Innovations in Walk-in Physician Care

Innovations in Walk-in Physician Care

December 18, 2006 Posted by Tarren Bragdon - No Comments

Here in Maine, Wal-Mart is discussing opening walk-in clinics, staffed by physicians, physician assistants and nurses. Watch for more soon about this trend spreading across the country and which promises more accessible and affordable healthcare to all – particularly the uninsured.
Below is some further information taken from HealthDecisions.org, summarizing a recent New York Times article:


With health-care costs soaring and an estimated 46 million Americans uninsured, many see cause for despair. Others see opportunity — for retail medical care. This year, a company called QuickHealth opened several clinics in Northern California — some in pharmacies, one inside a Wal-Mart — offering primary care on a pay-as-you-go, first-come-first-served basis seven days a week. For $39, a patient can have a 15-minute consultation with a licensed physician. A comprehensive physical is $59, while on-the-spot cholesterol tests, rapid strep tests and diabetes screenings are $29 each. For $99, the clinic offers wound suturing (including local anesthetic and a return visit to remove the stitches), while $199 buys the HealthyLover package, including physical exam and H.I.V. and S.T.D. tests.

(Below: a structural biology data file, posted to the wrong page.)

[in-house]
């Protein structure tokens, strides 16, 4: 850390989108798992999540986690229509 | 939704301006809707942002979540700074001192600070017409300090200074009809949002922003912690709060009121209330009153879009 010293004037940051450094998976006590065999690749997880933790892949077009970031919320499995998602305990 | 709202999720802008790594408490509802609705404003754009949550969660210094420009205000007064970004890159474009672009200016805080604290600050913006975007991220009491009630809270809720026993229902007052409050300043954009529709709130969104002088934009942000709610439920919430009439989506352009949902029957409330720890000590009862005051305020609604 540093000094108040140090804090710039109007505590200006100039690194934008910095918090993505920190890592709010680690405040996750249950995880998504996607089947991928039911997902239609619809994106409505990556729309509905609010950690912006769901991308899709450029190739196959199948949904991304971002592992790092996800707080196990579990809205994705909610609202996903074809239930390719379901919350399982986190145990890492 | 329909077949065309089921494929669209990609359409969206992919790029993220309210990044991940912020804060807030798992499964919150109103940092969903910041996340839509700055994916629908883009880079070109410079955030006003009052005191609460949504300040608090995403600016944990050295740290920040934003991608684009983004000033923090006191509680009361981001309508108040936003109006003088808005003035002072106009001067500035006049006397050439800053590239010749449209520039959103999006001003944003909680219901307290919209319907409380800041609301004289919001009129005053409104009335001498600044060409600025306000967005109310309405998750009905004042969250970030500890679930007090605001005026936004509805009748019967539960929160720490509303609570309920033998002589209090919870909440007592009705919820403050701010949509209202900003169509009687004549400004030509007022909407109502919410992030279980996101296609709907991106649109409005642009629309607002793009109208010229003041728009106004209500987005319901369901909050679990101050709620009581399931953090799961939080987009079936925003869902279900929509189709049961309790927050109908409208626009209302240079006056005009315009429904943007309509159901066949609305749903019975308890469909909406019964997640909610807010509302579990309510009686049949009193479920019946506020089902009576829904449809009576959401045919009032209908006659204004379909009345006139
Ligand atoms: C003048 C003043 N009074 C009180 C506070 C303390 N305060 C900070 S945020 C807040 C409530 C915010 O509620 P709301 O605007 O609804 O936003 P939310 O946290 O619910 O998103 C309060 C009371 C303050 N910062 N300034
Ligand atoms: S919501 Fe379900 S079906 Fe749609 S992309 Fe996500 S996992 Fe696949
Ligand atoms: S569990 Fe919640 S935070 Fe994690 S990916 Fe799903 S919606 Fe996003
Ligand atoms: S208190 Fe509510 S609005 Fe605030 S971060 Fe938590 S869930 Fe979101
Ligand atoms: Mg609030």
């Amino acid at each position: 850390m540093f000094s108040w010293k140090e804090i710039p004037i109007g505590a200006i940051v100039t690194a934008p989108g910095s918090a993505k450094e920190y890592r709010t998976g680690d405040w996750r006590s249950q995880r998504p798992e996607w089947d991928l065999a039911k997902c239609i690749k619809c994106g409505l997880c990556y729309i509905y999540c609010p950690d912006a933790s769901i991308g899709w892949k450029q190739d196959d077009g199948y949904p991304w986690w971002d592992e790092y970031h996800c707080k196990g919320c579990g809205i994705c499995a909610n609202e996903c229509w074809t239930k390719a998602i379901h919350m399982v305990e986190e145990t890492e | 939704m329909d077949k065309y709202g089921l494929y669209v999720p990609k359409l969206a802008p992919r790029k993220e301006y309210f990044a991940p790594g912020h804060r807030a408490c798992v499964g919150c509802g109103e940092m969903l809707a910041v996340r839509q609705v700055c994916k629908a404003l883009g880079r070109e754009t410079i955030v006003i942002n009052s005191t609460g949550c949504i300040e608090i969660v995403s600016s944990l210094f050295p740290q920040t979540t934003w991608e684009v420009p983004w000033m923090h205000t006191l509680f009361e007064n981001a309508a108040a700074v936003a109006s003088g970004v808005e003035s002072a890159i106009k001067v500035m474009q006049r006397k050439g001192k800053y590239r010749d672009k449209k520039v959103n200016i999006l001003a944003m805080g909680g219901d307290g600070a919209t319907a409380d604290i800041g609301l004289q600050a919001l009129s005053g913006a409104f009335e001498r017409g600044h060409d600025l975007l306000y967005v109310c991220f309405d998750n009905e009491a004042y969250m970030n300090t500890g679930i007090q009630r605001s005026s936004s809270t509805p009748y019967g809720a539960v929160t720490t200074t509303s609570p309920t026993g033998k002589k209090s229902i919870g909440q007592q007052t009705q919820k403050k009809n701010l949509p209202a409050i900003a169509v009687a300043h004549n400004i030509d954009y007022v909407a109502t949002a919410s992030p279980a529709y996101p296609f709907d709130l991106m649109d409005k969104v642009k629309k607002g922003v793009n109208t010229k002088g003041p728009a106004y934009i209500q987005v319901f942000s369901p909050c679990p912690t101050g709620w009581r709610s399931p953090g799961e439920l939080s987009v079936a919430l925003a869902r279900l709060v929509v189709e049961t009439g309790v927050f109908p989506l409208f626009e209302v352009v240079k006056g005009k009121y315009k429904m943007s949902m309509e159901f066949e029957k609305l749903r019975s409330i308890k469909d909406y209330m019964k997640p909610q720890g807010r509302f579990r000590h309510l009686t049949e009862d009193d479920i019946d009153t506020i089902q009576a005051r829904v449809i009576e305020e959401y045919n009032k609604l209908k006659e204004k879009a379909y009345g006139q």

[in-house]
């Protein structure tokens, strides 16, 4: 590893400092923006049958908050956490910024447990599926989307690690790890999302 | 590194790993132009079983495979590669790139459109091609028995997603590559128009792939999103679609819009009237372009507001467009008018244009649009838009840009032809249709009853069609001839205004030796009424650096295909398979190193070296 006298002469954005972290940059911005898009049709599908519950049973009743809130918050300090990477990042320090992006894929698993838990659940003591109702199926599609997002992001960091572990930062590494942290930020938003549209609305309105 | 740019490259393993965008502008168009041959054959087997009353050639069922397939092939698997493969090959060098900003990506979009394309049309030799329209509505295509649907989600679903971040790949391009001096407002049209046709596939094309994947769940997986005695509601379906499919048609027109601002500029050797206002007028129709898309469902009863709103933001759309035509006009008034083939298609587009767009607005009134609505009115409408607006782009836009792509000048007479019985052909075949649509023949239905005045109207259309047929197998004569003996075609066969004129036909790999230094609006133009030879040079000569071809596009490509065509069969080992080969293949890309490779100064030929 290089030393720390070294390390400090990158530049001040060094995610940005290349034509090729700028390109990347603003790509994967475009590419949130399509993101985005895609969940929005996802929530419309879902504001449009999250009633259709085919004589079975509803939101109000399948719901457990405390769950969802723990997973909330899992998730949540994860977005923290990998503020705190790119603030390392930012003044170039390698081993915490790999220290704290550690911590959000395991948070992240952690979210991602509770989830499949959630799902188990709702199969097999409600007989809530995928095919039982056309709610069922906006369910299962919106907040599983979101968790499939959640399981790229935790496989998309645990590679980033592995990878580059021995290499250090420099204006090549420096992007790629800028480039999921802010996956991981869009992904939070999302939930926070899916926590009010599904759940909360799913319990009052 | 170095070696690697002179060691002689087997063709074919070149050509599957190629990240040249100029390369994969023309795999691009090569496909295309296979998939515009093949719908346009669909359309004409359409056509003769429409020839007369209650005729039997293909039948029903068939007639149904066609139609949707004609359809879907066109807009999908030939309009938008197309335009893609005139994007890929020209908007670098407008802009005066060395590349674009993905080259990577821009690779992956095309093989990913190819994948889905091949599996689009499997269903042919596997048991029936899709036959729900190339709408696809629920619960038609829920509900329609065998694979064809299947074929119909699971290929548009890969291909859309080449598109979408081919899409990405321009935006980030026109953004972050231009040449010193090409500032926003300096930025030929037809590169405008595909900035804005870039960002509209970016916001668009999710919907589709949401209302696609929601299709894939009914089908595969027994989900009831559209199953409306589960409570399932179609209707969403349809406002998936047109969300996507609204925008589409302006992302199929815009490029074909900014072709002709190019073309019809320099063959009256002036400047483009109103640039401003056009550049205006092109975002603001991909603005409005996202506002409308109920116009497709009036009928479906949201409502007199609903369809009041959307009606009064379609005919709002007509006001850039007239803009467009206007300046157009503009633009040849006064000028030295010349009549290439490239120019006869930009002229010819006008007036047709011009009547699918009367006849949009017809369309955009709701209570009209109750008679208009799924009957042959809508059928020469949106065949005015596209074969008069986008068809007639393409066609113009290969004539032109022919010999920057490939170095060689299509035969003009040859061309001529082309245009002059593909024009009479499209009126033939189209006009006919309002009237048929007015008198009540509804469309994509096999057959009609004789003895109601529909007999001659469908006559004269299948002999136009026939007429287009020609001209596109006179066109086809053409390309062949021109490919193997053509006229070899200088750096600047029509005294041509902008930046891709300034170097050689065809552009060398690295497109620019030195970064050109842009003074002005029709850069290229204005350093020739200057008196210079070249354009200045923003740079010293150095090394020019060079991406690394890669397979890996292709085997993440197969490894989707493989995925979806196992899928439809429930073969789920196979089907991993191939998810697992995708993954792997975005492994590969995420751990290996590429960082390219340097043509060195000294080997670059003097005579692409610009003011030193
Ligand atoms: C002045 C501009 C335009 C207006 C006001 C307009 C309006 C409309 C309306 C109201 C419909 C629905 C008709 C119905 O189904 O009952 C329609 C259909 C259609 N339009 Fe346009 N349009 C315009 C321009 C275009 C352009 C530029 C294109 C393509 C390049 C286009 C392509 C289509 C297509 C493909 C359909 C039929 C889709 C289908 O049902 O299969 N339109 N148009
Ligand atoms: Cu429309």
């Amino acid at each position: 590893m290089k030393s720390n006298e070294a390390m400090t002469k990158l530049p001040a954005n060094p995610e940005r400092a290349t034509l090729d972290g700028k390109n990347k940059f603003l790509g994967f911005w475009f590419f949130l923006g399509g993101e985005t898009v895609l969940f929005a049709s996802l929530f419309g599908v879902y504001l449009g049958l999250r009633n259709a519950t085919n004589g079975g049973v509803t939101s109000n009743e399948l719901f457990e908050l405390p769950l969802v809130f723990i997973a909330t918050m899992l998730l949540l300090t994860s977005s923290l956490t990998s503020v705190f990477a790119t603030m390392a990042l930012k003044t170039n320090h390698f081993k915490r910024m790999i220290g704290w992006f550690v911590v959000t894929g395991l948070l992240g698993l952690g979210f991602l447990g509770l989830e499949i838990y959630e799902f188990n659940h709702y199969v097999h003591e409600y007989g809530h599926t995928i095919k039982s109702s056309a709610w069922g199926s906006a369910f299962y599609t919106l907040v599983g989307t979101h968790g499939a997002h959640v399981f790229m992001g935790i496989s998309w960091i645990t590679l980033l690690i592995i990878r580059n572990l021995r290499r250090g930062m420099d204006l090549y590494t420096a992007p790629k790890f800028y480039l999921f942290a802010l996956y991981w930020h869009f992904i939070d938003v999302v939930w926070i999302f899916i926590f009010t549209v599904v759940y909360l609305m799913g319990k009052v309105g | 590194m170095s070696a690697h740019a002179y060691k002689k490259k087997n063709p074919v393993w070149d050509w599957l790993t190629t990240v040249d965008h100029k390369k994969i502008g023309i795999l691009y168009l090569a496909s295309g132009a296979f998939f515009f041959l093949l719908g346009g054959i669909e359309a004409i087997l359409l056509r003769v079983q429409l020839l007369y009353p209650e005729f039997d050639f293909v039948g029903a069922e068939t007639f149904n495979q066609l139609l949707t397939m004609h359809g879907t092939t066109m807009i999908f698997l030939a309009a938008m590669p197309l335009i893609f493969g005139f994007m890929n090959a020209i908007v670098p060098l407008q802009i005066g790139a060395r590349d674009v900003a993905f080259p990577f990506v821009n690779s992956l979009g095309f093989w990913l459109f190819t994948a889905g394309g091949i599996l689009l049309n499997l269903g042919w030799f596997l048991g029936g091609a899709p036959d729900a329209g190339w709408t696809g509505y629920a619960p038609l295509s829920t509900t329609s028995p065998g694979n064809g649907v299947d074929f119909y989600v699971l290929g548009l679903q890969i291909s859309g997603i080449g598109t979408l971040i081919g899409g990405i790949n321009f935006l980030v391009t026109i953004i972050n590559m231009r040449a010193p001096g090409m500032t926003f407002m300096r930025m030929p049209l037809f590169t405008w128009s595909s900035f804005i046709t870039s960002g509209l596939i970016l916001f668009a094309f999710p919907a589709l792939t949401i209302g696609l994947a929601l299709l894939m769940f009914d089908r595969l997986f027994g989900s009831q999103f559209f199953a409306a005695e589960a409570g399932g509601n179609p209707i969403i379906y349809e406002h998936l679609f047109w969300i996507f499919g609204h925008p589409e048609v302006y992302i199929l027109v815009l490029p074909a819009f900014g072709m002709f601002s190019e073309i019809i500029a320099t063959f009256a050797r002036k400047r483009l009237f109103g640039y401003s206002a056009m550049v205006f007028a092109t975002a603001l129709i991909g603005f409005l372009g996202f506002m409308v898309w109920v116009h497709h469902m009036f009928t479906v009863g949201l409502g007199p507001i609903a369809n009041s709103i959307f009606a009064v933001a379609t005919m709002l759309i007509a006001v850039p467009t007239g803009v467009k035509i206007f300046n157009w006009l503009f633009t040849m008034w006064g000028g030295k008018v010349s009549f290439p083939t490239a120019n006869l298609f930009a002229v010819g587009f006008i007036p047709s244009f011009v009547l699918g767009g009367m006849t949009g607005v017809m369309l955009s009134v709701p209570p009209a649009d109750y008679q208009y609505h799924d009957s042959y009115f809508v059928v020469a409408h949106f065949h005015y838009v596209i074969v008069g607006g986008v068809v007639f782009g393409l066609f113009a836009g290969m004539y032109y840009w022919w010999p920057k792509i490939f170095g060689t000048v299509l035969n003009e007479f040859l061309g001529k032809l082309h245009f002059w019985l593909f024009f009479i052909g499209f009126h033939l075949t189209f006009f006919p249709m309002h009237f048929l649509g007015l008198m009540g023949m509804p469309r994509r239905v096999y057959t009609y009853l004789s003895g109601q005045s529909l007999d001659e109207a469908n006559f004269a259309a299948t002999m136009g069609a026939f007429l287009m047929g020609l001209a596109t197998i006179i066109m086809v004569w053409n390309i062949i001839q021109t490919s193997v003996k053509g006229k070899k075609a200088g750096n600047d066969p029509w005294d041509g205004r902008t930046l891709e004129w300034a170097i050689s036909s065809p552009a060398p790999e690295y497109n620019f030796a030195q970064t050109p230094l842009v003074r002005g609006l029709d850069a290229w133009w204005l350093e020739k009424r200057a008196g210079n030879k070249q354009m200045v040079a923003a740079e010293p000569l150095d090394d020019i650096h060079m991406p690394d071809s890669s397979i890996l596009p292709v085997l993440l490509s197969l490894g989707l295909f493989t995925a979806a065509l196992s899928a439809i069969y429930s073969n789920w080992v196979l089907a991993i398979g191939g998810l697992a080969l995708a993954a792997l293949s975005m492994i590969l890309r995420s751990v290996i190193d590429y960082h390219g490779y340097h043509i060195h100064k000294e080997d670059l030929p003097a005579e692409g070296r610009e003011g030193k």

Each QuickHealth clinic has one doctor and one or two assistants. The clinics provide referrals, but they don’t provide specialty care — in part to avoid malpractice insurance beyond what primary care requires. Nor does QuickHealth accept insurance: its 14,000 patients are mostly working families and the uninsured, people who would normally seek primary care at the emergency room, says Dave Mandelkern, a high-tech entrepreneur who helped found QuickHealth in 2005. Two QuickHealth clinics are in branches of Farmacia Remedios, a drugstore that caters to Hispanics. By year’s end there will be a clinic in another Wal-Mart, and more are in the works. (The clinics might also prove a boon for Wal-Mart employees; the company has been under attack for its employee-benefit programs.)
David Cutler, a Harvard economist who specializes in health care, says that as long as you can integrate the roles of “real